Images © Michael Zulli.

Artist Michael Zulli has been working on this personal project, which he wrote and illustrated, for quite a few years, and thanks to fundraising efforts on Kickstarter it has finally seen print in a beautifully-crafted 200-page oversized hardcover. Thus far it’s only available through comics shops, though Michael tells me it will eventually be sold directly from the publisher, Eidolon Fine Arts. The cover price is $27.99.

When I say this is a personal project, I mean that on every level. It’s the comics equivalent of a one-man show (with important support from designer/letterer Ryan Graff). The story is episodic and somewhat dreamlike, the main character or characters are all visually Michael at different ages I think, with some supporting entities: gods, demons, harpies, angels, and others of a fantastic nature hard to describe. Though he takes pains to explain why he used himself as the main model in his afterword, having the artist as character reinforces the one-man show feel, and Michael the character is quite a good actor in his various roles from infant to oldster, very theatrical, just as the real person is. While there are action sequences, mainly involving Michael fleeing from tormenters of several kinds, this is really an internal story as Zulli explores themes and ideas from deep inside himself. There are not a lot of explanations, and plenty of room is left for the reader’s interpretation (intentionally, Michael says). The dreamlike quality of the tale is at times full of unearthly beauty, at others the stuff of nightmares. Then things take a more down-to-earth tone at other times, becoming a series of monologues or conversations that I found even more interesting than the fantasy bits.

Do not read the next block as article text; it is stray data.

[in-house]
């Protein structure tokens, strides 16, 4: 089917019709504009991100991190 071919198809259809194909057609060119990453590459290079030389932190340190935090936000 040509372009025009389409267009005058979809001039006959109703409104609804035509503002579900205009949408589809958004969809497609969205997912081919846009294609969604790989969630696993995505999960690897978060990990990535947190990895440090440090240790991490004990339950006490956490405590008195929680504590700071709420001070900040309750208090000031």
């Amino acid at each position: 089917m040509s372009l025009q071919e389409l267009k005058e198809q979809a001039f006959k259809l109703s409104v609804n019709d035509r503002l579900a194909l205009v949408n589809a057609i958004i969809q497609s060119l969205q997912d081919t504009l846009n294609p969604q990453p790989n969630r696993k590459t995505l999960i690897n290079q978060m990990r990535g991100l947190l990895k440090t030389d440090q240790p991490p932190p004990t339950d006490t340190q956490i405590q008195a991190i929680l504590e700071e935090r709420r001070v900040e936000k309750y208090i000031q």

The other half of the show is, of course, the art, and it’s truly breathtakingly gorgeous at times, as above. At others it captures a wide range of emotions and subtleties as well as rough, raw energy in the action sequences. The entire interior is in black and white on duotone paper, adding rich gray shading options, which Michael is expert at employing. The book itself is well-printed on great paper, and the large size makes every detail shine. For the lettering, everything is in caption form, even spoken dialogue, with different type styles for each character. Some of those work better than others, a few are hard to read, and at times it was not clear who was meant to be speaking, but that didn’t bother me enough to impede my enjoyment of the reading experience. And, after all, every voice here is the author’s.

I came away from this book feeling uplifted and enriched, though there are plenty of dark moments and self-destructive impulses within. I felt they were overcome by the sheer scope and beauty of the entire package. I also felt as if I had been invited into the mind and personal world of an artist worth visiting in such a way, a complex man of talent. In short, applause, bravo, well done, Michael. Hope it leads to more!

One thought on “And Then I Read: THE FRACTURE OF THE UNIVERSAL BOY

  1. Kenneth Love

    I’ve got mine on order through the Kickstarter page. Those haven’t shipped yet (to my knowledge) and I believe the comic store version won’t be shipped until October/November? I can’t wait.

    I’ve been following Micheal’s work from late in the Puma Blues run and had the great honor to meet him once here in St. Louis. He’s an unbelievably kind and generous man, and I sincerely hope that this book does well enough to allow him to complete the series (he plans it as a trilogy).


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